Our research on the 2010 cholera outbreak showed that mobility indicators derived from aggregated and anonymised Call Detail Records (CDRs) were predictive (with uncertainty) of the geographic spread of the epidemic.
Here, we show mobility patterns from the Port-au-Prince metropolitan area relevant to the ongoing outbreak and replicate our analyses to identify areas potentially at increased risk of new outbreaks. In combination with other evidence, this can help identify areas to be prioritised for surveillance and interventions.
Most trips are short-distance. Travel from the Port-au-Prince metropolitan area, where there are high numbers of suspected cases, is concentrated in nearby communes in the Ouest department but longer trips are also observed, particularly to the Nippes and Sud departments (Map 1).
Our modelling of the estimated flows of infectious persons (Map 2) shows large similarities with our previous reports but the frontier of the epidemic has moved and more areas now experience increased infectious pressure. Map 2 highlights communes across Haiti as areas at potentially increased risk of new outbreaks. Infectious pressure remains elevated in central and southern area of Haiti but, compared to previous reports, there are also substantial increases in communes in Nord, Centre and Grande’Anse departments, especially around Cap-Haïtien. We also show that geographic proximity to communes with confirmed cases alone may not equate to higher risk of new outbreaks. However, our methods may overestimate risk in areas along major travel corridors (e.g. highways).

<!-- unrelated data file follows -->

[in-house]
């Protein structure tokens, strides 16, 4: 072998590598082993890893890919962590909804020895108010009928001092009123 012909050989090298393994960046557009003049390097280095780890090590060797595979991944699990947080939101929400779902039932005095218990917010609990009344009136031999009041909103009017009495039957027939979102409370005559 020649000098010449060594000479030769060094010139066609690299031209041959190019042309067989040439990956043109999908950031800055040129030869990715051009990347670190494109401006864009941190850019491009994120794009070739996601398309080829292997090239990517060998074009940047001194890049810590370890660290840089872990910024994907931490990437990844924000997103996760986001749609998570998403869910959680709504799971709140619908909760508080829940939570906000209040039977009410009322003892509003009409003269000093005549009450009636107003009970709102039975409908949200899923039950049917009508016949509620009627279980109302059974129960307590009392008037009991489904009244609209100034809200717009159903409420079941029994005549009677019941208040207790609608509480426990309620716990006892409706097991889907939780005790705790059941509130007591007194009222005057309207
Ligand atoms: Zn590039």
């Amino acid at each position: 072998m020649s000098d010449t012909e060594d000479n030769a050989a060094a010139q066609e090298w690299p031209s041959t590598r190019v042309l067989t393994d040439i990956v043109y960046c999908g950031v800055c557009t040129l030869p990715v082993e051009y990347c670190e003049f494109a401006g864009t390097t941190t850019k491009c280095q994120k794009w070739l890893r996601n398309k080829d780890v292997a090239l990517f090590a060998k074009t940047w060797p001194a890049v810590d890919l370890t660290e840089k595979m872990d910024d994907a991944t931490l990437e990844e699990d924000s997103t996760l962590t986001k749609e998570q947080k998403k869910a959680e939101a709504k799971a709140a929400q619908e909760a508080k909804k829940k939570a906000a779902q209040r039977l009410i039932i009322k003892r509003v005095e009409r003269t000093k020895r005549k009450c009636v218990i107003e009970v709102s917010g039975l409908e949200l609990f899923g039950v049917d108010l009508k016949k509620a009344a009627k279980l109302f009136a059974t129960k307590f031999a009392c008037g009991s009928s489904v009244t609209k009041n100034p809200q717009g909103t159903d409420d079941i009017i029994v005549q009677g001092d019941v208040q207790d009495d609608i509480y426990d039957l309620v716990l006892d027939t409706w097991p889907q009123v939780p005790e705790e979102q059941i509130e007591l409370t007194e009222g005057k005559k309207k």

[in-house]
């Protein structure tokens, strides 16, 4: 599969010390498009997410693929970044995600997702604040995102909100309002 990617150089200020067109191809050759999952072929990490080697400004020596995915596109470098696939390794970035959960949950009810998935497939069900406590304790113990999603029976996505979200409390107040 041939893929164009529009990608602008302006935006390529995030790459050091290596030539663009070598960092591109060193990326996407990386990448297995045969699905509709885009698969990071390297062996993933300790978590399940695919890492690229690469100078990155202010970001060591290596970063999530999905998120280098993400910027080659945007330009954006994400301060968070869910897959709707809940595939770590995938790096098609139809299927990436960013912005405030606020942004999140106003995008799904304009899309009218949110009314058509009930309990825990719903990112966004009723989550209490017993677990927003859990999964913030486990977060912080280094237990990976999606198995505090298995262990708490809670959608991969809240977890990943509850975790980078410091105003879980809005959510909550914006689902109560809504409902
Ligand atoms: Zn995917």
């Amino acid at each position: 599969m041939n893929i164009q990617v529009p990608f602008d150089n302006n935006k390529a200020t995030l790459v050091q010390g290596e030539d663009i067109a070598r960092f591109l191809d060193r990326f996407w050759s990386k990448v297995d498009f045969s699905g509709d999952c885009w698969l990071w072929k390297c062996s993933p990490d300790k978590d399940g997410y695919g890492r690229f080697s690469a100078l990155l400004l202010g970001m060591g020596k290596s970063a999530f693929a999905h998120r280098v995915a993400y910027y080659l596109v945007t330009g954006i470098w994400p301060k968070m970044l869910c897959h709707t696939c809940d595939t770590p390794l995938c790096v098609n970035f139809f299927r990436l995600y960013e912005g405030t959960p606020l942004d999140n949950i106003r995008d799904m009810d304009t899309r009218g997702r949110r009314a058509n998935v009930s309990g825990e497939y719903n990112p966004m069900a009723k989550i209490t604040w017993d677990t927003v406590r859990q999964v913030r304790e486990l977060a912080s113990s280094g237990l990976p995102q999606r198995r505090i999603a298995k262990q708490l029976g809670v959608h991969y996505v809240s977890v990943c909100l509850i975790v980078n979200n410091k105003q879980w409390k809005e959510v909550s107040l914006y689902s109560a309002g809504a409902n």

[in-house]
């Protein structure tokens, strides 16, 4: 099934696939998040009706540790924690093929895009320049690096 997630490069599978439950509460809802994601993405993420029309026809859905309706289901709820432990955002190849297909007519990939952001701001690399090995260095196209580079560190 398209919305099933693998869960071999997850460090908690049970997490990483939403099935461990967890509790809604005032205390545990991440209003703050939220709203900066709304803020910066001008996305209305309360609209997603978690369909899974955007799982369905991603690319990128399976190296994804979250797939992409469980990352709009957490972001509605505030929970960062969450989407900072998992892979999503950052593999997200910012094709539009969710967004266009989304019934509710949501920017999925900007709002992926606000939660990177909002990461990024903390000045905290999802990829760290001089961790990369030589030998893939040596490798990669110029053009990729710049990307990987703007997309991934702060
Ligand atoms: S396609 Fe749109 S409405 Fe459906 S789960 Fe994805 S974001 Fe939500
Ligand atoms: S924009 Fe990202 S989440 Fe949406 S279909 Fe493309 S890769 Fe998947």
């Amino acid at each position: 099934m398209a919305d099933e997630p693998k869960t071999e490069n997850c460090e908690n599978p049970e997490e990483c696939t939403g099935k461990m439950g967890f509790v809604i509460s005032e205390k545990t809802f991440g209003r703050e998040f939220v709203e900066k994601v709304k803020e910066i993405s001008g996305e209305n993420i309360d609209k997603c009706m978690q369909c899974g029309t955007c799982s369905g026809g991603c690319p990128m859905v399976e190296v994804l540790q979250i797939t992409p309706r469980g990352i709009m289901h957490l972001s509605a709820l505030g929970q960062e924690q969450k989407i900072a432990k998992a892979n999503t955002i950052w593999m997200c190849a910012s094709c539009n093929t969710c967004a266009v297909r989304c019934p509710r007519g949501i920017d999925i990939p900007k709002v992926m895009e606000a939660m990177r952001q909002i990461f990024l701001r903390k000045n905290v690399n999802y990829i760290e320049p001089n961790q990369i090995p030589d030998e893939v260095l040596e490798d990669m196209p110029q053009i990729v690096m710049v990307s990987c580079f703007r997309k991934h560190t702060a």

The analyses have limitations and should be used in conjunction with other available evidence (see Considerations). We welcome feedback from responders to help us improve future reports and any requests for specific analyses. As new areas acquire local transmission, the risks shown in this report will change and we aim to update the analyses.
Access the previous reports (ENG)
Privacy and data protection
No personal data, such as an individual’s identity, demographics, location, contacts or movements, is made available to the government or any other third party at any time. All results produced by Digicel Haiti and the Flowminder Foundation are aggregated results (for example, subscriber density in a given municipality), which means that they do not contain any information about individual subscribers. This data is fully anonymised. For more information, please visit our FlowGeek website.
This approach complies with the European Union’s General Data Protection Regulation (EU GDPR 2016/679). Data is processed on a server installed behind Digicel Haiti’s firewall, and no personal data leaves Digicel Haiti’s premises.